Art has been a large part of science for hundreds of years; before imaging technologies, any scientific observations had to be drawn by hand in order to preserve the information for future research. This necessity spurned some of the most intricate and beautiful collections of naturalist art we have.
The tradition of Scientific Art (SciArt) persists today, however, with the advent of modern digital imaging techniques, it’s now more the work of artists interested in science than the other way around. This is interesting given the fact that it usually brings a level of interpretation with it, as most artists don’t have a PhD-level understanding of scientific principals and they are usually using science as part of a larger idea.
An exhibit called ‘Common Descent’, on display at Central Booking in NYC looks at the interpretation of science by artists; specifically evolution. In a recent panel discussion about the exhibit, I got the chance to sit down with another evolutionary biologist, Giacomo Mancini, as well as two artists featured in the exhibit, C Bangs and Lynn Sures. We discussed our work and the intersection of science and art and took questions from the audience concerning evolution in the modern age.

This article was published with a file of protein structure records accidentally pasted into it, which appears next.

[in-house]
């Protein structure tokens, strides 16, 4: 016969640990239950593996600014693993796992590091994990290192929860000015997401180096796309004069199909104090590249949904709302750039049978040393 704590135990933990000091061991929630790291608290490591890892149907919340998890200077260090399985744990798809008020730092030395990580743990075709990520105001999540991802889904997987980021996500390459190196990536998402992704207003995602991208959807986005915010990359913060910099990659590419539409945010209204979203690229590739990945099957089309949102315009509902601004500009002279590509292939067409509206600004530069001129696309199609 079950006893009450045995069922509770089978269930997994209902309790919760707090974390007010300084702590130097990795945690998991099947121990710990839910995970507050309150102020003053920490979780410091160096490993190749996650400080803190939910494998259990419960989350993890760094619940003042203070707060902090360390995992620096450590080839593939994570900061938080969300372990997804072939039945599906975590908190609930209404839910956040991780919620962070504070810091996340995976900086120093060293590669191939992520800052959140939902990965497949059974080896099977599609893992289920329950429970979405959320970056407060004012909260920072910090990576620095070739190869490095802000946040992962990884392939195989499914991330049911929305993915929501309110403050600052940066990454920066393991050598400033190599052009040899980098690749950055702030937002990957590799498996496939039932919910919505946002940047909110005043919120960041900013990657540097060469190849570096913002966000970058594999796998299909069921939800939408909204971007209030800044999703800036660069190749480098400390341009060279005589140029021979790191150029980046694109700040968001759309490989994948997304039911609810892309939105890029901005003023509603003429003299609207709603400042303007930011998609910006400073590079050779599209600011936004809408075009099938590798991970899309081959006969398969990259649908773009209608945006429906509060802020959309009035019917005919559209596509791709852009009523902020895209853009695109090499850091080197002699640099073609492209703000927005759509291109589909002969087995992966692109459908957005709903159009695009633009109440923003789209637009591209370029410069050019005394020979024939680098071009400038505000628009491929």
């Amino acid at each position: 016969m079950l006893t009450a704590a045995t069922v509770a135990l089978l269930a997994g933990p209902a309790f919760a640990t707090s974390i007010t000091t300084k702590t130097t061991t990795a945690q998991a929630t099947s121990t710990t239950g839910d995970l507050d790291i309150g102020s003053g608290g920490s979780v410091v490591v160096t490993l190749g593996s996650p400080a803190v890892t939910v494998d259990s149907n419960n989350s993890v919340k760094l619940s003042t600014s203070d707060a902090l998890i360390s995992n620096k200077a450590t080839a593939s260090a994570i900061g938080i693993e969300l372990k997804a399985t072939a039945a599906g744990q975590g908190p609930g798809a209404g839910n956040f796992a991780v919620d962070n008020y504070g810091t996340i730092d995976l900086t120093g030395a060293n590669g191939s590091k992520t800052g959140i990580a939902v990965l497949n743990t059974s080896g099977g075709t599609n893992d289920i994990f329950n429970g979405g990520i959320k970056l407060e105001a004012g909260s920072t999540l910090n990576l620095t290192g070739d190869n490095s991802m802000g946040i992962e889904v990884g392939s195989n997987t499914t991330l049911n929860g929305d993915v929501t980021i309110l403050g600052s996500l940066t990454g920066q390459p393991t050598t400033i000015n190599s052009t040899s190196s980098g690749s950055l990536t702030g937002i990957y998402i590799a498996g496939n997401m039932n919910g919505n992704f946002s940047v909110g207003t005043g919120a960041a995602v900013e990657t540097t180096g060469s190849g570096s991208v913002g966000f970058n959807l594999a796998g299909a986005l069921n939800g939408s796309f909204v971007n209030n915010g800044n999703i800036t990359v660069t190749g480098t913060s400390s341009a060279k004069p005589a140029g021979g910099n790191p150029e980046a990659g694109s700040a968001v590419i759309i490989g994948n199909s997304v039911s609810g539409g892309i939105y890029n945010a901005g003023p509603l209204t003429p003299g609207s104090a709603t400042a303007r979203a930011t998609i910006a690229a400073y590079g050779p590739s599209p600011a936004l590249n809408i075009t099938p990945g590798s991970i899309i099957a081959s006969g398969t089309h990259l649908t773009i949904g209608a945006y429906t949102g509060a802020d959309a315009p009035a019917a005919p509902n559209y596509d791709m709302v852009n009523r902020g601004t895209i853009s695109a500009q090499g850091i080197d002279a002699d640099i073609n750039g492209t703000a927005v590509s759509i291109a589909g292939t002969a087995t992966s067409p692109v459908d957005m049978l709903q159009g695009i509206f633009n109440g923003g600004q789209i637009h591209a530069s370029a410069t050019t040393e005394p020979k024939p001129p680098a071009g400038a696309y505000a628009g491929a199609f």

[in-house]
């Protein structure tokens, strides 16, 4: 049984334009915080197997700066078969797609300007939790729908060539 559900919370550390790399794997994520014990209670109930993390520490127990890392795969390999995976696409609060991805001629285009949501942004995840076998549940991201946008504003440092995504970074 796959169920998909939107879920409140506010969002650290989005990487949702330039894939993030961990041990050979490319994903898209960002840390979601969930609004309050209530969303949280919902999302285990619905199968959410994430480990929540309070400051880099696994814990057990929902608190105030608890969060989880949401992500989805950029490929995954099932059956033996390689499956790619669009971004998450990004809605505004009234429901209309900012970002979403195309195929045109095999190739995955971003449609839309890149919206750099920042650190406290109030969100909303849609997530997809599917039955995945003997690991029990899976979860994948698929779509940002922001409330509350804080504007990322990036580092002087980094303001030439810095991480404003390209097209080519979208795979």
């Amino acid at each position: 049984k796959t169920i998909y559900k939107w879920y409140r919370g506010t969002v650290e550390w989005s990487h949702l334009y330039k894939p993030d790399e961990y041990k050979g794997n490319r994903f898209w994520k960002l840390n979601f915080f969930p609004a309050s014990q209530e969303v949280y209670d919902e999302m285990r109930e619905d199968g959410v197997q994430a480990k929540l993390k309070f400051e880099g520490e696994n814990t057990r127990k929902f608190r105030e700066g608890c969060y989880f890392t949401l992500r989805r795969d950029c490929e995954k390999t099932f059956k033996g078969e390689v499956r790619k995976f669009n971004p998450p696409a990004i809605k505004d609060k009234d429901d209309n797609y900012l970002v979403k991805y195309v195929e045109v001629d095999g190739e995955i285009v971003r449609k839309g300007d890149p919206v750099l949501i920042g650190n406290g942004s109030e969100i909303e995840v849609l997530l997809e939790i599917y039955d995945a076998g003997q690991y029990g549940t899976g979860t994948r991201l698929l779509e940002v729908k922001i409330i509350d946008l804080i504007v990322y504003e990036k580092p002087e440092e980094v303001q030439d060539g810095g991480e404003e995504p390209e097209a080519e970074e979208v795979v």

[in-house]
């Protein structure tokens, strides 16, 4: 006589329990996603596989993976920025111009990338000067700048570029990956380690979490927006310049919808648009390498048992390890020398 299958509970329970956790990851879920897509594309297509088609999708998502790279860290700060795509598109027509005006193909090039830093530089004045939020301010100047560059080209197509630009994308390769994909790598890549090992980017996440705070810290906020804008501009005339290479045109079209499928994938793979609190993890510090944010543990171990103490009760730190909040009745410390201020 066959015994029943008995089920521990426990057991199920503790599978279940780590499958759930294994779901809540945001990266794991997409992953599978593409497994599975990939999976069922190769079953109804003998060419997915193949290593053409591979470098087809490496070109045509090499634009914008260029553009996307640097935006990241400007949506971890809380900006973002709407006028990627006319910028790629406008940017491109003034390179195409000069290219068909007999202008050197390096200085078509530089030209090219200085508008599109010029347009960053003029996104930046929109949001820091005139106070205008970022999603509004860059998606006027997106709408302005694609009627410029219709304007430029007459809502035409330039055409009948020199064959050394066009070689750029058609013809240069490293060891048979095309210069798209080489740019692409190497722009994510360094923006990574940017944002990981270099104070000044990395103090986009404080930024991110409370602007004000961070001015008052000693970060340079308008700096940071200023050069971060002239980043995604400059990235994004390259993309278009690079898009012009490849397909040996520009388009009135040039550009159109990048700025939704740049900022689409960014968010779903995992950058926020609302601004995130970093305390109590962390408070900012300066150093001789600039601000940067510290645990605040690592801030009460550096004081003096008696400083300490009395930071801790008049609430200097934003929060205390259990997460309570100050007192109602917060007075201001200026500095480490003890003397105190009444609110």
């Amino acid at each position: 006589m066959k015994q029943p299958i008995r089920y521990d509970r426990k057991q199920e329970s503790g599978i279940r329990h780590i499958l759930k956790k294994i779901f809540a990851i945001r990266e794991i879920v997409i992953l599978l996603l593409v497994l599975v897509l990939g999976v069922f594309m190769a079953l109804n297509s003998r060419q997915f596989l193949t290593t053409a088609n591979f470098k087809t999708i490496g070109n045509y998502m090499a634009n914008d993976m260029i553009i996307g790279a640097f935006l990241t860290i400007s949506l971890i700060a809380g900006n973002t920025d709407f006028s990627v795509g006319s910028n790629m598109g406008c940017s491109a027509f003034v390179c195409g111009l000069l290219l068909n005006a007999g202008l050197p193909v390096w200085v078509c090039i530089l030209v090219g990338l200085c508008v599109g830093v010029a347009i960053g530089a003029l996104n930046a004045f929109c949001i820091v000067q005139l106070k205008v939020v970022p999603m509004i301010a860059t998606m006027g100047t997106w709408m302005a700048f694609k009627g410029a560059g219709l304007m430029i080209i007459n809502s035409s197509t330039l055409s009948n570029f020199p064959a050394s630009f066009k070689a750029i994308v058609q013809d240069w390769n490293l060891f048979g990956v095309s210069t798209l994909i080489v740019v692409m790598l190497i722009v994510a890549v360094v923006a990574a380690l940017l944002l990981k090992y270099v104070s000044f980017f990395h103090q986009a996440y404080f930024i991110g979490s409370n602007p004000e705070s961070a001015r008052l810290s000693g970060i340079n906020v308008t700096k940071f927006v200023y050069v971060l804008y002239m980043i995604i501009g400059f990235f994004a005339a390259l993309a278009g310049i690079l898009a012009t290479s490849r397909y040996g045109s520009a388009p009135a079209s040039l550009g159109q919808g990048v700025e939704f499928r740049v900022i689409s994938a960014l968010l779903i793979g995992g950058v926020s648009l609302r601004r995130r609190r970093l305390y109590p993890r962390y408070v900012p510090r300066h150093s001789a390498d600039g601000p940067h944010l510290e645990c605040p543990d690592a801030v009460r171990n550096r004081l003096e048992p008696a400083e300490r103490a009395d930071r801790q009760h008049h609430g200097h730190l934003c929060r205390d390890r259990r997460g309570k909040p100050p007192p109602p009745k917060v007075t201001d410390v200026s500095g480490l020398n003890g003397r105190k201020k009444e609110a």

The panel moderator, Yasmin Tayag and myself wrote an article chronicling the event for the Scientific American guest blog. By all means, head over and check it out, and check out the exhibit if you get a chance; it’s on until June 8th.